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Package and Board Effects in RF Multi-Function Assemblies
Keywords: RF Packaging, Multi-Function Assemblies, Simulation
As RF circuit density increases, it is becoming critical to integrate circuit level and electromagnetic analysis. Packages are now an integral part of the overall RF design, and may include such devices as antennas directly incorporated in the package. Improvements in design automation CAD software allow the user to easily integrate electromagnetic simulations directly from a simple 2.5D layout. The layout can be directly integrated with linear and non-linear circuit and system elements, all in a single user interface. This presentation is a continuation of one presented at IMAPs 2012. It builds on the first presentation, and shows a path to allow for higher levels of integration in package design. It will first briefly review the previous work and discuss the technical details behind the HFSS integration, such as ports and boundaries. These features have been automated in the Designer environment providing an easier way for the user to build, simulate and integrate these models. The next portion of the presentation will show a higher order flow with not only an RF chip-on-board, but an antenna molded directly into the package design. The design will consist of many MMIC amplifiers, each in single packages, mounted on a multi-layered substrate with stripline hybrids and various SMT components, including an integrated antenna and an external VCO. Overall performance will be simulated, and analyses performed to predict the linear and non-linear characteristics of the cascaded chain, including the effects of packaging, wirebonds, vias, and cross coupling on the antenna and components. If time permits, the link with ANSYS Mechanical will be presented, which simulates the thermal and mechanical effects of the chips, package, antenna and board. The link provides for a two-way interchange of information between electromagnetic and thermal simulations using a simple interface and a common model. Thermal and mechanical contributions can now be accounted for, such as temperature rise and thermal expansion effects on RF performance.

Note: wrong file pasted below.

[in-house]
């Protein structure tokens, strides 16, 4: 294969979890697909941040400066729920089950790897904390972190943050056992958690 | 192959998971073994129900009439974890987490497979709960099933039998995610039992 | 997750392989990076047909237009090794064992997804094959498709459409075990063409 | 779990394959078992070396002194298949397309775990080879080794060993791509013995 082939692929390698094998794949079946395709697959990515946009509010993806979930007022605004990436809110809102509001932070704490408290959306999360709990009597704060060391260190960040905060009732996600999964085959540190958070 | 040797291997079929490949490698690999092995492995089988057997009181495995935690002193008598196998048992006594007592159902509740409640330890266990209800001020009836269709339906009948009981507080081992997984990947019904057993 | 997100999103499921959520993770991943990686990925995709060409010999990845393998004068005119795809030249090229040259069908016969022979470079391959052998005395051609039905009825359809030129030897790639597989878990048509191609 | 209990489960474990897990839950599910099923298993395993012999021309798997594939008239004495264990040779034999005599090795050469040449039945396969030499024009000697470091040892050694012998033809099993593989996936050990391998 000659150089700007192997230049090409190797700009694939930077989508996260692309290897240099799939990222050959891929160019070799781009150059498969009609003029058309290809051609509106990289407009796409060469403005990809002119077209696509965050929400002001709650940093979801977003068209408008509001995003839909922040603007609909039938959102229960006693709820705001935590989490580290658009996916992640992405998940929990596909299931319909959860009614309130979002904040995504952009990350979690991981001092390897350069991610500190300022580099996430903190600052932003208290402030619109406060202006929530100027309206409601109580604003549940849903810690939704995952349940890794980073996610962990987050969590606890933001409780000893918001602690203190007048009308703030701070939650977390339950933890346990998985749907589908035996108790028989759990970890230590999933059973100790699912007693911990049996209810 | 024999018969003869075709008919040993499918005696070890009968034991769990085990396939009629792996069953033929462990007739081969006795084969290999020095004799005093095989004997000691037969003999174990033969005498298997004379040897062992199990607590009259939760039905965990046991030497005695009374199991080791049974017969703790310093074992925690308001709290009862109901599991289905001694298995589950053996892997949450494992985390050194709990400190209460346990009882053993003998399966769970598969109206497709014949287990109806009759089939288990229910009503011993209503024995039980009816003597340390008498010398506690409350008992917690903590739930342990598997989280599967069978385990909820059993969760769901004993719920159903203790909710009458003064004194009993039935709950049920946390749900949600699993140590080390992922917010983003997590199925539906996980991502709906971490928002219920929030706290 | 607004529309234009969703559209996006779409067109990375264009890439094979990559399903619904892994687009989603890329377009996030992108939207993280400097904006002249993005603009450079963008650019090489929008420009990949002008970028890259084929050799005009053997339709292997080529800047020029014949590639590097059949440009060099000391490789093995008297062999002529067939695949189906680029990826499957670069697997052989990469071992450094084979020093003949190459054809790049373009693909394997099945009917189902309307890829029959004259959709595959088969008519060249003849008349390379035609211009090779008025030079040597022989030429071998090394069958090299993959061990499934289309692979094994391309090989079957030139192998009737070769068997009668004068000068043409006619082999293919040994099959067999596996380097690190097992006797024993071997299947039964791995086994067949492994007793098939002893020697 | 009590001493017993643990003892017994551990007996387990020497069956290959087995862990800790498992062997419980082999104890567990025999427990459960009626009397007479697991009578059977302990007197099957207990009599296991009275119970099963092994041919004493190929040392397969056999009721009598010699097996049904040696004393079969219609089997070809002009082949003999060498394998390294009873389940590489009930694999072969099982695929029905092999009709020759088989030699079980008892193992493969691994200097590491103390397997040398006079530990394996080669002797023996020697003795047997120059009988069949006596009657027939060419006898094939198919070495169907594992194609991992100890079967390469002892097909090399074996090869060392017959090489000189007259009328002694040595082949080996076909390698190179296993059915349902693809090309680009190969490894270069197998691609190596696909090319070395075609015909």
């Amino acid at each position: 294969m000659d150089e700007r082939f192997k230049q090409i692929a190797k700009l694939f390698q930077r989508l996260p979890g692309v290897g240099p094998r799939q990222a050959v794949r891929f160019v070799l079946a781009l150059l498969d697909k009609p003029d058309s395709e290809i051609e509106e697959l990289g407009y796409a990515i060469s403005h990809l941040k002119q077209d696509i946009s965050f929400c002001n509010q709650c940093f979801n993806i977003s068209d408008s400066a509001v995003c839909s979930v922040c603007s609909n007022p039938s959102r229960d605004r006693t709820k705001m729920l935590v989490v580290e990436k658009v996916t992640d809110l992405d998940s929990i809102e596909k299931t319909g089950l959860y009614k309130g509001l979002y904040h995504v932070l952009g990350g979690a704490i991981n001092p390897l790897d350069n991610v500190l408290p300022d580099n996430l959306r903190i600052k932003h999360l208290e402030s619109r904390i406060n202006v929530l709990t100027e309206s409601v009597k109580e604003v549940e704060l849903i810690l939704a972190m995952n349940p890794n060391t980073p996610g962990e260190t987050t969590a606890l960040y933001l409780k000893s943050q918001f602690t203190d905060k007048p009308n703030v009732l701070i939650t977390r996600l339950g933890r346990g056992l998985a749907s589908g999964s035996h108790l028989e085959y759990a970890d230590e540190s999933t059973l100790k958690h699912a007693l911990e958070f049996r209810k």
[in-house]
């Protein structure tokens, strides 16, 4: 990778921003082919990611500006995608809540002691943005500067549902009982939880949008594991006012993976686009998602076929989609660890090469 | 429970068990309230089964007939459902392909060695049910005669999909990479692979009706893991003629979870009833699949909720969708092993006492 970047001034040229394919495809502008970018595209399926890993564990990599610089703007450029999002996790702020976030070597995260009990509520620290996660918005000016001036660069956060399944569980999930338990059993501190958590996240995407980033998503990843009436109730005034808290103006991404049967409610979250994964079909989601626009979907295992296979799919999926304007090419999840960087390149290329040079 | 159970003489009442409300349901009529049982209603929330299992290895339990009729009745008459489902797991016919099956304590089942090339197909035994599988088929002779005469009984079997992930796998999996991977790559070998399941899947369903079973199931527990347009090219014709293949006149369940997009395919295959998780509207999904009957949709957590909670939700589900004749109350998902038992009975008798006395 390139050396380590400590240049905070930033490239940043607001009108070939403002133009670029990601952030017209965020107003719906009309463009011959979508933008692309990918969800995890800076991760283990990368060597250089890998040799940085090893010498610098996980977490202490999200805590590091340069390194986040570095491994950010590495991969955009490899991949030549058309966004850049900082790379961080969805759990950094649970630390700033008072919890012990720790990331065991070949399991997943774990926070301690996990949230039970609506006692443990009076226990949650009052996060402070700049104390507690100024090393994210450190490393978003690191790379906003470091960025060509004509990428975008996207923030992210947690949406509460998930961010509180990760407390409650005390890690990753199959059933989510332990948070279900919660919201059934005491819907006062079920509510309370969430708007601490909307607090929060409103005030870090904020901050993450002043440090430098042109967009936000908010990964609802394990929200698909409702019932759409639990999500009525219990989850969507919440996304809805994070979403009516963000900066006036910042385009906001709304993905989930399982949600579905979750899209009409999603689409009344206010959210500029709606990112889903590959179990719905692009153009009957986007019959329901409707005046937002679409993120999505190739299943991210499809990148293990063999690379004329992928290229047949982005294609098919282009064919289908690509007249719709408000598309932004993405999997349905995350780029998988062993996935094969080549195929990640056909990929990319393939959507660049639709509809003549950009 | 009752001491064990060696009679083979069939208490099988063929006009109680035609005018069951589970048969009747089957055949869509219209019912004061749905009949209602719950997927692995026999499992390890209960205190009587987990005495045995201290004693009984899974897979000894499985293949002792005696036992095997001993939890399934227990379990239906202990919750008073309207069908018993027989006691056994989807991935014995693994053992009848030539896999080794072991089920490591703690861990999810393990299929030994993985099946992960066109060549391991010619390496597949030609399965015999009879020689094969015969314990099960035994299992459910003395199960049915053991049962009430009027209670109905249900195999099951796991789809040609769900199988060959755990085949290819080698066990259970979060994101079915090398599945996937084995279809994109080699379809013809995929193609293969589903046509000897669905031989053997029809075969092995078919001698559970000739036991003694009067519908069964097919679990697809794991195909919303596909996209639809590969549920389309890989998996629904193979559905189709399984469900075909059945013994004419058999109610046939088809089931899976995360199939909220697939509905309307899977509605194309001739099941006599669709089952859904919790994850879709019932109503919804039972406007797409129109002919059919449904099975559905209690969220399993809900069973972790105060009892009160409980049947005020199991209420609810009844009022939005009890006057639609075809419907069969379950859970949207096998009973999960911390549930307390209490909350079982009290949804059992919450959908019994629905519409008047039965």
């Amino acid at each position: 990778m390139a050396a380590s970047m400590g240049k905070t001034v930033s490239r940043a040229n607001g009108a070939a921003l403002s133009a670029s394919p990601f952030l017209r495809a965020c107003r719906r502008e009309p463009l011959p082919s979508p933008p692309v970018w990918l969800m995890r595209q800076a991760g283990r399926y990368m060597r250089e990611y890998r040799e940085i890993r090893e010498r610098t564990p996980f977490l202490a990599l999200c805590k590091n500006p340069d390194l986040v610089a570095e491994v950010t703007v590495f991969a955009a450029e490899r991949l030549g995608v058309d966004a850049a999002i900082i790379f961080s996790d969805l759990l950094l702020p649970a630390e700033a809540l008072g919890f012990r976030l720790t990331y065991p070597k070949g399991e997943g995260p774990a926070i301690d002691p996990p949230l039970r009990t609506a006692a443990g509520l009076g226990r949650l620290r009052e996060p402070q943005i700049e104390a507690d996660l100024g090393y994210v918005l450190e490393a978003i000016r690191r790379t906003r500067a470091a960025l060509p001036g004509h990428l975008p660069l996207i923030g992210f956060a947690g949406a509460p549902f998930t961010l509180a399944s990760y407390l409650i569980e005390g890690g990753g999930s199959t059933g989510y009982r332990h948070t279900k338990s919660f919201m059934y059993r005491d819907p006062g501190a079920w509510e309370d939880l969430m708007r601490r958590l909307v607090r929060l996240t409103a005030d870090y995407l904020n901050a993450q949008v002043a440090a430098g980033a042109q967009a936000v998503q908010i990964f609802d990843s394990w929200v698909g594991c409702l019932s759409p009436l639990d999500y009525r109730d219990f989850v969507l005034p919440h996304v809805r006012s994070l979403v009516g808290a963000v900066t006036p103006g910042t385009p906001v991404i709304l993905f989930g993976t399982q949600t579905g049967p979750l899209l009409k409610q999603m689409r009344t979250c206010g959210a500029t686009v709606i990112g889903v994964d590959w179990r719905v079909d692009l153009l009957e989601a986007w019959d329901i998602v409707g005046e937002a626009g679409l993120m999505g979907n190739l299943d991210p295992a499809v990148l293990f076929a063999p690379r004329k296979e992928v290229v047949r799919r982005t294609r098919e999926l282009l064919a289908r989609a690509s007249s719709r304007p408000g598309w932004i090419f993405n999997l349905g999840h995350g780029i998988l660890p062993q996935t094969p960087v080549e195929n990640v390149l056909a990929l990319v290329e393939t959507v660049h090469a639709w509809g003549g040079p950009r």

Tony Donisi,
Canonsburg, PA

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